- 1890 Personal Property Tax rolls, Pulaski County, Arkansas
- Arkansas History Commission & State Archives, Map Archive #230 & #231.
- Arkansas State Gazetteer and Business Directory (Chicago, IL: R.L. Polk Company, 1892).
- Arkansas State Highway Commission in Cooperation with the U.S. Department of Agriculture, Bureau of Public Roads, General Highways and Transportation Maps, Pulaski County, Arkansas, Pyeatte and Worthen Townships, 1936.
- Harry S. Ashmore, Arkansas: A History (New York: Norton Press, 1984), 115-116.
- Bernie Babcock, "First Settlers of Marche," Arkansas Gazette, February 6, 1938.
- Julia G. Besancon-Alford, "The History of Marche, Arkansas," Pulaski County Historical Review 41.4 (Winter 1993): 78-90.
- Cary Bradburn, "Marche Concerned Over Polish Crisis," Arkansas Democrat, December 19, 1981.
- Celebrating 125 Years of the Foundation of the Church of Immaculate Heart of Mary, Marche, 1878, 2003, booklet, Immaculate Heart of Mary, Marche, Arkansas, 2003.
- Trish Costello, "Father Robert Dienert: Returning to a Church from His Past," North Little Rock Times, June 6, 2002.
- "Count Led Settlers to Arkansas," Arkansas Gazette, August 26, 1989.
- Sandra Cox, "Marche Residents Hope Wetlands Drown I-40 Interchange Project," Arkansas Democrat-Gazette,
- Jerry Dean, "Polish Town Sees Identity Fading Away," Arkansas Gazette, August 26, 1989.
- Ernie Deane, "European Settlers Helped Build Arkansas," Arkansas Gazette, July 9, 1961.
- Stephanie Dixon, "Marche: Time Hasn't Eroded Its Distinctly Polish Flavor," North Little Rock Times, November 12, 1981.
- "Fourth of July at Warren," Arkansas Gazette, July 2, 1876.
- L.E. Hebb, "Pioneer Settlers of Marche Still Retail Customs of Native Poland," Arkansas Democrat, June 21, 1936.
- Gene Herrington, "Polish Heritage Lives on in Marche," North Little Rock Times, Newcomers Guide, 1998.
- Immaculate Heart of Mary Church, 1878-1978 Centennial Souvenir Copy, Marche, Arkansas, 1978.
- "Land Hunters," St. Louis Commercial Gazette, March 29, 1877.
- "Little Rock & Fort Smith Railroad: The Feeder to Little Rock and the Pride of the State," Arkansas Gazette, April 30, 1876.
- Richard McCue and Louise McCue, "Giving Homes for Defense Enlargement of Camp Robinson for Training Area Causes Removal of 340 Farm Families from Pulaski and Faulkner Counties in Mid-Winter," Arkansas Gazette, December 29, 1940.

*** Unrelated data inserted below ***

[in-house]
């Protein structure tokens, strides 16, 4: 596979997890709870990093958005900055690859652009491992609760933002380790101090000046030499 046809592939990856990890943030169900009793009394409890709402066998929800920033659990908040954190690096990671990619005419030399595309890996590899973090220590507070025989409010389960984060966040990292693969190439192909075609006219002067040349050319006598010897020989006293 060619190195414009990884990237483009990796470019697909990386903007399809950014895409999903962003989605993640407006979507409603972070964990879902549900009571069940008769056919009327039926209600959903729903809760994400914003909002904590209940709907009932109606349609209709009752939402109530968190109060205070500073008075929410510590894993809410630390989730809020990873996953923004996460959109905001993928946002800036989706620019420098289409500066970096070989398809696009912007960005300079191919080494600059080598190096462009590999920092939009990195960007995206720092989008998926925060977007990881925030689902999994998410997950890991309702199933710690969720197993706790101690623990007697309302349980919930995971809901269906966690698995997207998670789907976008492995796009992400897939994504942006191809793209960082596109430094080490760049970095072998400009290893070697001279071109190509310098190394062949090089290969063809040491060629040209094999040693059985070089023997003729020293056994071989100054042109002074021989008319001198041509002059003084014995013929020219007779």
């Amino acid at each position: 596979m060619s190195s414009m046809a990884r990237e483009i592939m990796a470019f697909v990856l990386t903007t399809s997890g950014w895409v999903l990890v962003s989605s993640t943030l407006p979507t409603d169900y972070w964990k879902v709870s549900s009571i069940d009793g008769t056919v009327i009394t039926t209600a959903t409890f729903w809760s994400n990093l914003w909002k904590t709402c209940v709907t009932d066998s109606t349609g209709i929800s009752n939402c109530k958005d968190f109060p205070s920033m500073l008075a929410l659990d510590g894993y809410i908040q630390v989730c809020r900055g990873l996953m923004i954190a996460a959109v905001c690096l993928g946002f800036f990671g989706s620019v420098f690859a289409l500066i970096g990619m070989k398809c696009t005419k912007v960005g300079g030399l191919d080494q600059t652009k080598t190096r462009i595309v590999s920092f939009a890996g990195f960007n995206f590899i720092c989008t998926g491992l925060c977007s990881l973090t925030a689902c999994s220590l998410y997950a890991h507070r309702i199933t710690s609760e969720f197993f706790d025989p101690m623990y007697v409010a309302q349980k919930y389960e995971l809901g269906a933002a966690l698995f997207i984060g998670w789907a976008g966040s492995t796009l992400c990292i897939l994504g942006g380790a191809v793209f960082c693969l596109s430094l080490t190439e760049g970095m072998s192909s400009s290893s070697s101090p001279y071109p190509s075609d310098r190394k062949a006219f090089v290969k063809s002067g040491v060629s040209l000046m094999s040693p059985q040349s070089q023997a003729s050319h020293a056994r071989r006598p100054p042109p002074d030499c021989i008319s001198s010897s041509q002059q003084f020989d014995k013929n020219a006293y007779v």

- Tom McDonald, "A Back to the Future Look at Pulaski County," Maumelle Monitor, March 11, 1993.
- Linda Mills, "Marche Mock Polish Wedding Draws 250," Maumelle Monitor, February 25, 1993.
- Andrew W. Modelski, Railroad Maps of North America: The First Hundred Years (Washington, D.C.: Library of Congress, 1984).
- "The Poles," Arkansas Gazette, September 29, 1877.
- "Polish Immigrants: Fifty Thousand Acres of Land in One Tract Wanted for Five Hundred Actual Settlers," Arkansas Gazette, March 10, 1877.
- "Polish Settlement of Marche Founded by Refugees in 1870," Arkansas Gazette, July 13, 1941.
- Kate Richardson, "Polish Defector at Home in Marche; Catholic Parish Welcomes Couple," North Little Rock Times, June 11, 1987.
- Margaret Ross, "Old Town of Bartlett Turned Out to Be Only Frustrated Dreams - and Schemes," Arkansas Gazette, February 5, 1967.
- Margaret Ross, "Old Town of Bartlett Got a New Name - Warren - But is Remembered as Marche," Arkansas Gazette, February 12, 1967.
- Margaret Ross, "Plans for Polish Community at Marche Began with Letter to Editor of Gazette," Arkansas Gazette, February 19, 1967.
- Margaret Ross, "Squatters Rights, Part II. Crystal Hill – Maumelle – Palarm: Settlers Prior to 1814," Pulaski County Historical Review 4 (September 1956): 33-50.
- Deborah Roush, "Holding On To History: Polish Roots, Traditions Still Central to Community," Maumelle Monitor, September 17, 2003.
- Jan Sarna, ed., "Marche, Arkansas: A Personal Reminiscence of Life and Customs," Arkansas Historical Quarterly 36.1 (Spring 1977): 31-49.
- Marcia Schnedler, "Proud People's Past Rests Behind Doors of Marche Church," Arkansas Democrat-Gazette, March 26, 2000.
- Lisa Sharp, "The Heritage of Marche in Pulaski County: A Community of Values," Arkansas Democrat-Gazette, December 8, 1994.
- Ladislas Sickanjec, "The Poles of Arkansas," The Polish American, April 10, 1971.
- "State News," Arkansas Gazette, August 8, 1877.
- "Tornado Tears Through Marche," Arkansas Gazette, May 5, 1908.
- Beverly Watkins, "Efforts to Encourage Immigration to Arkansas, 1865–1874," Arkansas Historical Quarterly 38 (Spring 1979): 60-62.